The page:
Tuesday, May 15, 2007

Fresh Air

During my recent trip to Georgia, I spent a treasured hour sitting on the porch of a cabin in the foothills of the Blue Ridge Mountains. I was surrounded by the tree canopy, listening to the morning chorus of birds, breathing the fresh air. Even in that brief time, I could feel the pressures of city life begin to ebb.

This week, two Travel Arts Syndicate contributors, Kurt Repanshek and Sophia Dembling, write about where, how and why to spend time outdoors this summer. Kurt, who is an expert on U.S. national parks, writes about how to visit them while avoiding summer crowds.

"The national park system offers a gorgeous lake shore with a chain of islands to explore," he says, "a secluded corner of North Carolina steeped in Appalachian lore, an overlooked gem that anchors Nevada’s border with Utah, a geologic wonder where you can escape southern Utah’s convection-oven conditions and even some oceanfront real estate to pitch your tent on."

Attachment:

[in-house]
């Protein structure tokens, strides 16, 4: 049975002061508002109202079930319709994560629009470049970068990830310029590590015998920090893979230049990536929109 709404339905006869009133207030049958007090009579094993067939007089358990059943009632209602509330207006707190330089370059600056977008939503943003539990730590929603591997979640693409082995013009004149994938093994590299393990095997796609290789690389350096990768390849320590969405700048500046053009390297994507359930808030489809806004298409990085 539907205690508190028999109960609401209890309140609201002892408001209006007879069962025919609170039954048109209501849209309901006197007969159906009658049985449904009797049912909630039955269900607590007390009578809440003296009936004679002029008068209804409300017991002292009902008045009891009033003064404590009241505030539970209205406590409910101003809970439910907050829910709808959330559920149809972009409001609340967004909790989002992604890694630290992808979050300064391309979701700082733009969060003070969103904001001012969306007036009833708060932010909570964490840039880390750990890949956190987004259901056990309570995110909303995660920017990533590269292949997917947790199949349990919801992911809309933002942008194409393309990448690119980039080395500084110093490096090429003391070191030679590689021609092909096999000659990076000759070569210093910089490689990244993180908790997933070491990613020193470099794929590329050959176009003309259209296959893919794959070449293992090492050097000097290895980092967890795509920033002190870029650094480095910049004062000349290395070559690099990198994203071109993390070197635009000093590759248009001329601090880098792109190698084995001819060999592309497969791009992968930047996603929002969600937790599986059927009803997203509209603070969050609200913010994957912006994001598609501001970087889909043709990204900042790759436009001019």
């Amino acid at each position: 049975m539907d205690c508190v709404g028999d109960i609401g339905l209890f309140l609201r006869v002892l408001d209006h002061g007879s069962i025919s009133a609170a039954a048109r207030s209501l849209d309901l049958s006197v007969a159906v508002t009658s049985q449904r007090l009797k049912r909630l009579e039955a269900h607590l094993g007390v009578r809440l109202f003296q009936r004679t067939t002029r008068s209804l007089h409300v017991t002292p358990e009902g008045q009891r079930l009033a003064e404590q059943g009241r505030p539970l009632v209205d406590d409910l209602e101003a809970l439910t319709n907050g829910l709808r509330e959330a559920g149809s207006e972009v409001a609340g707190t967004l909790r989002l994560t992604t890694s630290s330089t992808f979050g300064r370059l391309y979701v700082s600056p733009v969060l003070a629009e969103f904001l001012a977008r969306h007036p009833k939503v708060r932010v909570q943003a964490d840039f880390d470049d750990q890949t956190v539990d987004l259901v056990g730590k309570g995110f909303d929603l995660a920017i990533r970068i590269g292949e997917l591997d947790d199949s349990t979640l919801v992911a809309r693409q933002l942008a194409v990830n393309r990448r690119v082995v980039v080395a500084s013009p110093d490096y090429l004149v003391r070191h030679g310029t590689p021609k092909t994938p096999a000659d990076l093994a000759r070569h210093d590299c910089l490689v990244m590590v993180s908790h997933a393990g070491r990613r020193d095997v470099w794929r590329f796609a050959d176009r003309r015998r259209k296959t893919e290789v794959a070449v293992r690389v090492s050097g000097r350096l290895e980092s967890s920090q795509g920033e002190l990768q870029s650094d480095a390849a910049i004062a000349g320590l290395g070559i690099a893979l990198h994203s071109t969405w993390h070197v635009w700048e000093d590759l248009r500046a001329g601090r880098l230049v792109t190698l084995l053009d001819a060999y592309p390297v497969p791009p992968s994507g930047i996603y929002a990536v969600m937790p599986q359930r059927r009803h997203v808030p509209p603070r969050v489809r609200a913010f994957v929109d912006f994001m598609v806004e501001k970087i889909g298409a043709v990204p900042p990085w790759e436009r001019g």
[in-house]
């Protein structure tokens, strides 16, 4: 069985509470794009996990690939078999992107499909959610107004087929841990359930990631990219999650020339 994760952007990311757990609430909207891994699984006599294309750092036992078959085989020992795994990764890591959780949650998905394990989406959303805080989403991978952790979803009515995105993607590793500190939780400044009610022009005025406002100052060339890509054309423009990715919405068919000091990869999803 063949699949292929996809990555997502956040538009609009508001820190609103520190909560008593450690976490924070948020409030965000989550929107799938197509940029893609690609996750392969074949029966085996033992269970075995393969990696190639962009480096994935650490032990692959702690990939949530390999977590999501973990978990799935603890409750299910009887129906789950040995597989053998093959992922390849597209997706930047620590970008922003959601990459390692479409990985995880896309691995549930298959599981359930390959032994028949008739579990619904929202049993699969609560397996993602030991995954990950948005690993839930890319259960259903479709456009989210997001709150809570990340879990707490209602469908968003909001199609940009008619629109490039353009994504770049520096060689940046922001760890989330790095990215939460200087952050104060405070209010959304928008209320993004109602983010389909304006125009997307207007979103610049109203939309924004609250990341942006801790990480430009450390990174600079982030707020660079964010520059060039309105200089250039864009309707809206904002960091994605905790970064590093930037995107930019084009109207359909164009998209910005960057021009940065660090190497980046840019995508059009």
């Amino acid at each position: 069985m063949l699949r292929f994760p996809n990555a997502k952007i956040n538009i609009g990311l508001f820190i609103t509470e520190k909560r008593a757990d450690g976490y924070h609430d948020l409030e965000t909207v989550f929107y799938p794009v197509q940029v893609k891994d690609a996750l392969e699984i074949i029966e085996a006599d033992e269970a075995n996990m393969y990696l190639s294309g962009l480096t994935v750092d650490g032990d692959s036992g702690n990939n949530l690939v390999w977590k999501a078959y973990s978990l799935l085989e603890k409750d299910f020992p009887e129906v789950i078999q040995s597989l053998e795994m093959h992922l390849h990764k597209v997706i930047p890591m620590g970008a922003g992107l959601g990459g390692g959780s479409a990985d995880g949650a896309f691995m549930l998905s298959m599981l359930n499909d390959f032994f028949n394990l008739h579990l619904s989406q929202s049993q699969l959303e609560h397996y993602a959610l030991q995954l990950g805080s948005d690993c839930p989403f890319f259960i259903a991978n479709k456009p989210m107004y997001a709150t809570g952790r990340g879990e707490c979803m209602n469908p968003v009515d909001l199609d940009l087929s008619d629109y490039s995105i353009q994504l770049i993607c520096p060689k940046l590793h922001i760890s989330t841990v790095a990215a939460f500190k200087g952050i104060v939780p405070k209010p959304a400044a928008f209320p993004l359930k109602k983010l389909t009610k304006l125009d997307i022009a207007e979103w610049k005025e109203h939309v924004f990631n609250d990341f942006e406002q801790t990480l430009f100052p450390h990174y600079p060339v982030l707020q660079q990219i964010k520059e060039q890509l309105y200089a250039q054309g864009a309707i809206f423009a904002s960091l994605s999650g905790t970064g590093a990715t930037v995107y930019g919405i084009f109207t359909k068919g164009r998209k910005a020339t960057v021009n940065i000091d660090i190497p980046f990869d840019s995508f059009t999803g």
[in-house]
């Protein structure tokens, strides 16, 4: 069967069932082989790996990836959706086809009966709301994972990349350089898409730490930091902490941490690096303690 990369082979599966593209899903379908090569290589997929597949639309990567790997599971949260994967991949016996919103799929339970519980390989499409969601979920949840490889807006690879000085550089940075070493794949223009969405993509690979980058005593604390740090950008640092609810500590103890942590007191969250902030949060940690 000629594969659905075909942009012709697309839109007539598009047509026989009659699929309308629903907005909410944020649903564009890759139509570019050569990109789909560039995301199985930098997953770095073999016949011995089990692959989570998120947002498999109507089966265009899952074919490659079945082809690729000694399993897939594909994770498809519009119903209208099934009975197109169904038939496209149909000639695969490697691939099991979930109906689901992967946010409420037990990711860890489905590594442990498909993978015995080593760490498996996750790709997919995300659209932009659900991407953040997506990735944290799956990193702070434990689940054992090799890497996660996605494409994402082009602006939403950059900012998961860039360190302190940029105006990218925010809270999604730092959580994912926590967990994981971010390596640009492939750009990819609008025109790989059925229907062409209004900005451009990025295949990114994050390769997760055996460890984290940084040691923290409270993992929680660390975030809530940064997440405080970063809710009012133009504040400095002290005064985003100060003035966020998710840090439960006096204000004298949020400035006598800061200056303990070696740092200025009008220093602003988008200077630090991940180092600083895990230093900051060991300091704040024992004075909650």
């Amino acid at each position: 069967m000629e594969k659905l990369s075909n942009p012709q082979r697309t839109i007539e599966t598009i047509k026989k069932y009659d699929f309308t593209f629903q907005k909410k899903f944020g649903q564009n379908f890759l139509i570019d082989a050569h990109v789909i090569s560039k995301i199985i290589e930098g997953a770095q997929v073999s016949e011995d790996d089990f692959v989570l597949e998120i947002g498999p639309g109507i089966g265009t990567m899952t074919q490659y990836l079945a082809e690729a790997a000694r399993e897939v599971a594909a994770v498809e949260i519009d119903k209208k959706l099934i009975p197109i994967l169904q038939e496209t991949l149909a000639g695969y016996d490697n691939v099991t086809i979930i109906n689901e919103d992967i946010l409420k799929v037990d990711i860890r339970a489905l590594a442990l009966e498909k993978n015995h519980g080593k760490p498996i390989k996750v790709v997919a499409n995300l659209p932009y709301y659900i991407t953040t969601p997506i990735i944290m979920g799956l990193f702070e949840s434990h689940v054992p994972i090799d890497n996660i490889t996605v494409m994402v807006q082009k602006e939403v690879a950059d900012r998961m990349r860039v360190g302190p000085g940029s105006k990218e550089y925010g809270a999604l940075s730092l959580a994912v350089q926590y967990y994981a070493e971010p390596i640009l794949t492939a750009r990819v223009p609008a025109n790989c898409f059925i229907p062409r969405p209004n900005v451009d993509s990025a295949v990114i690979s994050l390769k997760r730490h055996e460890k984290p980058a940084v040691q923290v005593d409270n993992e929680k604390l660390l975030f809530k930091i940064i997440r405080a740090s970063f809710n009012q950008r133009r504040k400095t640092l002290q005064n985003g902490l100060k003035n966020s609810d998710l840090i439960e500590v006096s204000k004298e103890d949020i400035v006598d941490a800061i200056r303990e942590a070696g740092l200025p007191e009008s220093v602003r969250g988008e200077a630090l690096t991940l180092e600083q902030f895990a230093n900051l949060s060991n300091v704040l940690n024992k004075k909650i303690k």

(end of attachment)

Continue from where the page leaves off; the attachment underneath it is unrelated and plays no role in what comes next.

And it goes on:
Sophia, in her monthly column, "Wandering Mind," has this to say:

I feel sorry for people who treat the great outdoors as a drive-through experience. I’ve been stuck in traffic jams in Yellowstone park and while I’m sure some of those people eventually parked to hike, judging by the emptiness of the trails my friend and I explored, most people were evidently driving from site to site to ogle the natural wonders and then flee back to their cars.

Such a crime.

Why not park and hike just a little bit? It takes a lot of work to get to genuine wilderness and certainly a stop with the mobs at Old Faithful is de rigeur, but you’re nuts not to spend some time out on your own two hiking boots where you can hear the silence, see tiny wildflowers and rush-lined ponds, birds and tortoises and vistas unobstructed by camping trailers. If hiking sounds hard, think of it as walking. All you need are two legs, good shoes and a bottle of water. Most parks have short, hard-to-get-lost-on trails that offer an inspiring taste of the experience.

Sophia's column appears regularly in the Chicago Tribune and the Dallas Morning News. Kurt's national parks story may run in a paper near you.